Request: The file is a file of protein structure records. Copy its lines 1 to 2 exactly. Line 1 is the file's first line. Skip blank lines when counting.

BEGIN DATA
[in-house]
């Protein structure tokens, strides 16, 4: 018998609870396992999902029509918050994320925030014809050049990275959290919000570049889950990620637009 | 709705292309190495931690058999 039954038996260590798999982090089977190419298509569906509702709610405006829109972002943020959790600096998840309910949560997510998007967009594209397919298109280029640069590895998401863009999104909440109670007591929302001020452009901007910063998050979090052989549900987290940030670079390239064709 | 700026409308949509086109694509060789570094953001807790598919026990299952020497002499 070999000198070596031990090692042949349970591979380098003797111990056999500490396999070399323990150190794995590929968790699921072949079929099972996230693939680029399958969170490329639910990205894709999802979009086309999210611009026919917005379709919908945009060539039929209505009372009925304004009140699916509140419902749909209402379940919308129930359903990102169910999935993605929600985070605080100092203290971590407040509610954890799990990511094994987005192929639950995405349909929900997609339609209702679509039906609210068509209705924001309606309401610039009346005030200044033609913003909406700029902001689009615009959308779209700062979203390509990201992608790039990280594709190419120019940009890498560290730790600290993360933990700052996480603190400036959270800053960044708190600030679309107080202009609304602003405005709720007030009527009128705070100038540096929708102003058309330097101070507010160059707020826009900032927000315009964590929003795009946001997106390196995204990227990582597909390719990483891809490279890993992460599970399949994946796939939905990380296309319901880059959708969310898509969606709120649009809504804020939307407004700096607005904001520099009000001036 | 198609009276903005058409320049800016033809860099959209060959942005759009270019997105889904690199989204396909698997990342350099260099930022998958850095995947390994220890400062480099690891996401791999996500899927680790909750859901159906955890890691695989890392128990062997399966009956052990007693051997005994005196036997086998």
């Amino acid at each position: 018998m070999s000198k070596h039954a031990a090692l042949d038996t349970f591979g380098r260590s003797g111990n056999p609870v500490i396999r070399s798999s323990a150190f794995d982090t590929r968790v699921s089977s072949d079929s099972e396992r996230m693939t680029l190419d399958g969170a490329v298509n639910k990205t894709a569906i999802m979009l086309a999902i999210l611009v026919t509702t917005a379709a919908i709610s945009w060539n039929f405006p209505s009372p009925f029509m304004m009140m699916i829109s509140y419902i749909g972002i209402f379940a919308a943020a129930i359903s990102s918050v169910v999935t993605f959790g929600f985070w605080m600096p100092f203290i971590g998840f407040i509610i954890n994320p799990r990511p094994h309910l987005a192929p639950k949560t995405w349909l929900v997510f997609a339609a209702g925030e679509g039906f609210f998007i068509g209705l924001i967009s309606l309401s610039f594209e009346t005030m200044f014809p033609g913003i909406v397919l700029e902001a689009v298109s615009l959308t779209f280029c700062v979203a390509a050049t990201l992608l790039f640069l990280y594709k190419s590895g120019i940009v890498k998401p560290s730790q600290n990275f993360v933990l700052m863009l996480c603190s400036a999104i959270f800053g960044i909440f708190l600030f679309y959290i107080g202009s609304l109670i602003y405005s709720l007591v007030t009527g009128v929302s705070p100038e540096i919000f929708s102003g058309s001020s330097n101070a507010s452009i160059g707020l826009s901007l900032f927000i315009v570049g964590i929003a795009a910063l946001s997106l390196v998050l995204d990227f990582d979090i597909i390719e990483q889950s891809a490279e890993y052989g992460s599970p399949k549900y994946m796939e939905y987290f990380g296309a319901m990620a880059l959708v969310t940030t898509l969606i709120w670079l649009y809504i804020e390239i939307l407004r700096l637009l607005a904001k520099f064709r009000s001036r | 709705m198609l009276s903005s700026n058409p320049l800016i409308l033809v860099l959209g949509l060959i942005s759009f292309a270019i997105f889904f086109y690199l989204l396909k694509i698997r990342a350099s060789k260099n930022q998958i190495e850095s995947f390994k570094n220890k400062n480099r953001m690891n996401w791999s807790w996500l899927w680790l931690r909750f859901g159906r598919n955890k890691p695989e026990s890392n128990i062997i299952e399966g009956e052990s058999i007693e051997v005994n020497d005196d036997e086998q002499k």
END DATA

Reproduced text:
[in-house]
């Protein structure tokens, strides 16, 4: 018998609870396992999902029509918050994320925030014809050049990275959290919000570049889950990620637009 | 709705292309190495931690058999 039954038996260590798999982090089977190419298509569906509702709610405006829109972002943020959790600096998840309910949560997510998007967009594209397919298109280029640069590895998401863009999104909440109670007591929302001020452009901007910063998050979090052989549900987290940030670079390239064709 | 700026409308949509086109694509060789570094953001807790598919026990299952020497002499 070999000198070596031990090692042949349970591979380098003797111990056999500490396999070399323990150190794995590929968790699921072949079929099972996230693939680029399958969170490329639910990205894709999802979009086309999210611009026919917005379709919908945009060539039929209505009372009925304004009140699916509140419902749909209402379940919308129930359903990102169910999935993605929600985070605080100092203290971590407040509610954890799990990511094994987005192929639950995405349909929900997609339609209702679509039906609210068509209705924001309606309401610039009346005030200044033609913003909406700029902001689009615009959308779209700062979203390509990201992608790039990280594709190419120019940009890498560290730790600290993360933990700052996480603190400036959270800053960044708190600030679309107080202009609304602003405005709720007030009527009128705070100038540096929708102003058309330097101070507010160059707020826009900032927000315009964590929003795009946001997106390196995204990227990582597909390719990483891809490279890993992460599970399949994946796939939905990380296309319901880059959708969310898509969606709120649009809504804020939307407004700096607005904001520099009000001036 | 198609009276903005058409320049800016033809860099959209060959942005759009270019997105889904690199989204396909698997990342350099260099930022998958850095995947390994220890400062480099690891996401791999996500899927680790909750859901159906955890890691695989890392128990062997399966009956052990007693051997005994005196036997086998």